FINSIA is being joined by author and advisor Dennis Gentilin as part of the organisation’s quest to raise professional standards in the financial services industry.
Dennis will be joining FINSIA on secondment from Deloitte where he is a Director in their Risk Advisory practice. Prior to this, Dennis worked at the NAB for over 15 years where early on in his career he was publicly named as a whistleblower after he helped report a cover-up of hundreds of millions of dollars in foreign exchange losses.
The adjunct fellow at Macquarie University will be helping FINSIA draft and socialise professional standards for the banking and financial services sector.
FINSIA’s belief is that industry-wide adoption of professional standards central to a long-term cultural change and supports principles-based regulation that will restore customer trust to an industry that has been rocked by too many scandals over recent years.
“I have spent a lot of time researching conduct issues and ethical failure. Although there is no straightforward solution, the development of professional standards is an important piece of the puzzle," he said.
“The time is right to begin this work in the banking industry and working at Deloitte gives me the benefit of bringing some eminent experts and leading thinking to the FINSIA project.”
Chris Whitehead, FINSIA CEO says, “Since FINSIA renewed its professionalism strategy in early 2017, pre-Royal Commission, it is pleasing to see the growth in industry support that is helping FINSIA drive cultural change towards higher standards of ethical professionalism.
“It is extremely valuable and important to have Dennis join FINSIA at this time, bringing his experience and expertise in ethics to help FINSIA draft professional standards and engage industry, government, industry bodies and the regulators to help refine and adopt these.”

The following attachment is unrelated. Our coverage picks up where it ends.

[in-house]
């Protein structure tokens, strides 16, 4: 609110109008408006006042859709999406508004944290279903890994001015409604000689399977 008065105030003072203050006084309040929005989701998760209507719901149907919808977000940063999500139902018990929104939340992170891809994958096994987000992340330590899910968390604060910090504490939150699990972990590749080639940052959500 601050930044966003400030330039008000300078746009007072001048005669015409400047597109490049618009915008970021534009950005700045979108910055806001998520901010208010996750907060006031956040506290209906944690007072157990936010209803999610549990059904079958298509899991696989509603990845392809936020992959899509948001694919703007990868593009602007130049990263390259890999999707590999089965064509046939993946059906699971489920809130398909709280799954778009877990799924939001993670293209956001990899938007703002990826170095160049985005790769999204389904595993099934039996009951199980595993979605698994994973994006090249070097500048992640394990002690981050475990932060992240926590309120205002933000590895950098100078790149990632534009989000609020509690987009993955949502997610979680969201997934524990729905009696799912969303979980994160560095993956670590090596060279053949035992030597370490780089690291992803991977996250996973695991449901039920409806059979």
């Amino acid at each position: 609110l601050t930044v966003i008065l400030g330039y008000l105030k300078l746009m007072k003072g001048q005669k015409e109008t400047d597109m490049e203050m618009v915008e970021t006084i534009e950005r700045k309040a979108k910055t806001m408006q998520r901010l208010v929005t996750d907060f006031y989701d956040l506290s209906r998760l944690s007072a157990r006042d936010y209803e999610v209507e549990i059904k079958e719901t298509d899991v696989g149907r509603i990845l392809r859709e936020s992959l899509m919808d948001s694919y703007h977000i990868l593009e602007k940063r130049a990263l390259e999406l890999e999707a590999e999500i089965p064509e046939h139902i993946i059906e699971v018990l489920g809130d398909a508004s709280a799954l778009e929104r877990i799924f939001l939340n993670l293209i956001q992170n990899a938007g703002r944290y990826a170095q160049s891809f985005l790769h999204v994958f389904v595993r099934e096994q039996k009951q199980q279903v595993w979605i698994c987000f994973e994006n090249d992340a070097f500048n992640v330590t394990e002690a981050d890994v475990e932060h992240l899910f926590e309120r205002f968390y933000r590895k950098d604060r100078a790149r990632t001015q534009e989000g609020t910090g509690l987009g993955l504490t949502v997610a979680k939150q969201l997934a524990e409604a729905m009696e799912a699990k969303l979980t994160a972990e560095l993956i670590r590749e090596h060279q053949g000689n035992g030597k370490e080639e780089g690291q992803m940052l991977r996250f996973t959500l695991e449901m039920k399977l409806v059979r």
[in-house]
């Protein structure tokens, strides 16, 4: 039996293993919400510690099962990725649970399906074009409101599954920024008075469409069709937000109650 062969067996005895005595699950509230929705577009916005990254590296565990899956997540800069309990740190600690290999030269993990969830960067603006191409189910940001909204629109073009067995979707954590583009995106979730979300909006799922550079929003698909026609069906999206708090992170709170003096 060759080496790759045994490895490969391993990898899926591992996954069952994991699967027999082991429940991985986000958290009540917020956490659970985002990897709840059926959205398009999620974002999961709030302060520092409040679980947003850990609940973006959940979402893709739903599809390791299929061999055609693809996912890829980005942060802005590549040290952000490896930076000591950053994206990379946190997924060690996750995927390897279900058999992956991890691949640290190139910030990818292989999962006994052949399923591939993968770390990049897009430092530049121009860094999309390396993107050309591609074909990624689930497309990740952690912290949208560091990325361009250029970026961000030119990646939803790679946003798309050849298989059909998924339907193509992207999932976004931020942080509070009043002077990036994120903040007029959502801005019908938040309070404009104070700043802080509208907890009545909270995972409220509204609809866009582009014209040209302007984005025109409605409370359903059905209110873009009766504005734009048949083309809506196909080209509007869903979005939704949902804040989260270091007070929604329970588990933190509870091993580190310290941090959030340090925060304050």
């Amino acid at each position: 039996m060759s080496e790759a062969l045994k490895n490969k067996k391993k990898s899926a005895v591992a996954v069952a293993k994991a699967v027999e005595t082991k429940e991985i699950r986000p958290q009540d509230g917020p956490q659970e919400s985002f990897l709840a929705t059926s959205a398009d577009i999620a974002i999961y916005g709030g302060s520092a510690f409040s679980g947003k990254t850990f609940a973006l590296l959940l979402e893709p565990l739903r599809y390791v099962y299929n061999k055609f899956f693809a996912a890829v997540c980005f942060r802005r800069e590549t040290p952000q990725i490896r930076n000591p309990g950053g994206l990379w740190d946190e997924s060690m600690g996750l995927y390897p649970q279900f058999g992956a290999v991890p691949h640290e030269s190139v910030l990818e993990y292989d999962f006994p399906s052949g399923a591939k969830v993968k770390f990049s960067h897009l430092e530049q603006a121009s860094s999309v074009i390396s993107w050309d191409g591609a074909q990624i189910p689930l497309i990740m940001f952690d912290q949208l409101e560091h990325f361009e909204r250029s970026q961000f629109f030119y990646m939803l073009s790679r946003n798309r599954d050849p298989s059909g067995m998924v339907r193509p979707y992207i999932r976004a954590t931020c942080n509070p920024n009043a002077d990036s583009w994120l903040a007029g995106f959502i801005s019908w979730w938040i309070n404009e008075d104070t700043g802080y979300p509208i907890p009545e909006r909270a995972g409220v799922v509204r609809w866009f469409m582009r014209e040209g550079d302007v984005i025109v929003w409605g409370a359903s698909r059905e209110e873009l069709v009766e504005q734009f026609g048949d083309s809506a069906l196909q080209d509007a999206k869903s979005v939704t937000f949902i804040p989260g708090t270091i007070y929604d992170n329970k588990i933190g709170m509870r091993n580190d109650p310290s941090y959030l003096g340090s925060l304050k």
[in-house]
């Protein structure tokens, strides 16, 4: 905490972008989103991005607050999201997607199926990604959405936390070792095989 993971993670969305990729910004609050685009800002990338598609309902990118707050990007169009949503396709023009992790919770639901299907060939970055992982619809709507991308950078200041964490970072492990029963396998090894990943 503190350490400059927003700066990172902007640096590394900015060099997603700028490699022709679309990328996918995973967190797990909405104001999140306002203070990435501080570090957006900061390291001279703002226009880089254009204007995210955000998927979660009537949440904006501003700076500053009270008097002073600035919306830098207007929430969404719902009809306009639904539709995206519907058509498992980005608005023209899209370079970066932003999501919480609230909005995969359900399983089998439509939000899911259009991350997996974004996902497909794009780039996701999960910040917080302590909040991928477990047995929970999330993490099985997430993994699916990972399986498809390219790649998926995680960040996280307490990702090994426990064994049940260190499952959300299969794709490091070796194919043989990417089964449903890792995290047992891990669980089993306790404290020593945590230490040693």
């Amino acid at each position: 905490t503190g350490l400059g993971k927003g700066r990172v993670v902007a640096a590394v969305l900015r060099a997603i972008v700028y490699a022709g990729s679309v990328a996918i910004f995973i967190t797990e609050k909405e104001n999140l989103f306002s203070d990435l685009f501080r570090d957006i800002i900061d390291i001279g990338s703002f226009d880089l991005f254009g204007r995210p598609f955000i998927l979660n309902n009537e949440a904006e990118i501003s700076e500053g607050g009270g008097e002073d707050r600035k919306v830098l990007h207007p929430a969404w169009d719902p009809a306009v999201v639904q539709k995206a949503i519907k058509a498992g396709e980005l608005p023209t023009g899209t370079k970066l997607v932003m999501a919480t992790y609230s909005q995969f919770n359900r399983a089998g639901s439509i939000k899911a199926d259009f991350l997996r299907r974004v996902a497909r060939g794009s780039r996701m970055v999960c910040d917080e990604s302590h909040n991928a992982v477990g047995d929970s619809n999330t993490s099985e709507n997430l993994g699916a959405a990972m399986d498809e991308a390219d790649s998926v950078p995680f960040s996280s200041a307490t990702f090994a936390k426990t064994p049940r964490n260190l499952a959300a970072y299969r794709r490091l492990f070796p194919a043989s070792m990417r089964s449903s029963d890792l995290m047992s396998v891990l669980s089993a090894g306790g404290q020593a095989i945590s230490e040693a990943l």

Dennis, who was 29 at the time of the revelations that led to the resignation of the chairman and the CEO, continued to work at NAB until 2016 when left after the launch of a book titled The Origins of Ethical Failures, which was partly a reflection on this experience.
Since then, he has gone on to complete a psychology degree and speak extensively on ethics, especially around corporate culture and the need for big businesses and those at the helm to elevate purpose to the same level as profit.
“They need to demonstrate, in both their actions and words, that they take their broader social obligations seriously” he said after the release of his book.
“Research shows that in certain environments this can be difficult to achieve, even for ethical leaders. They need to be supported by appropriate institutional arrangements. One such arrangement is the development of professional standards that practitioners at all levels are held accountable too.”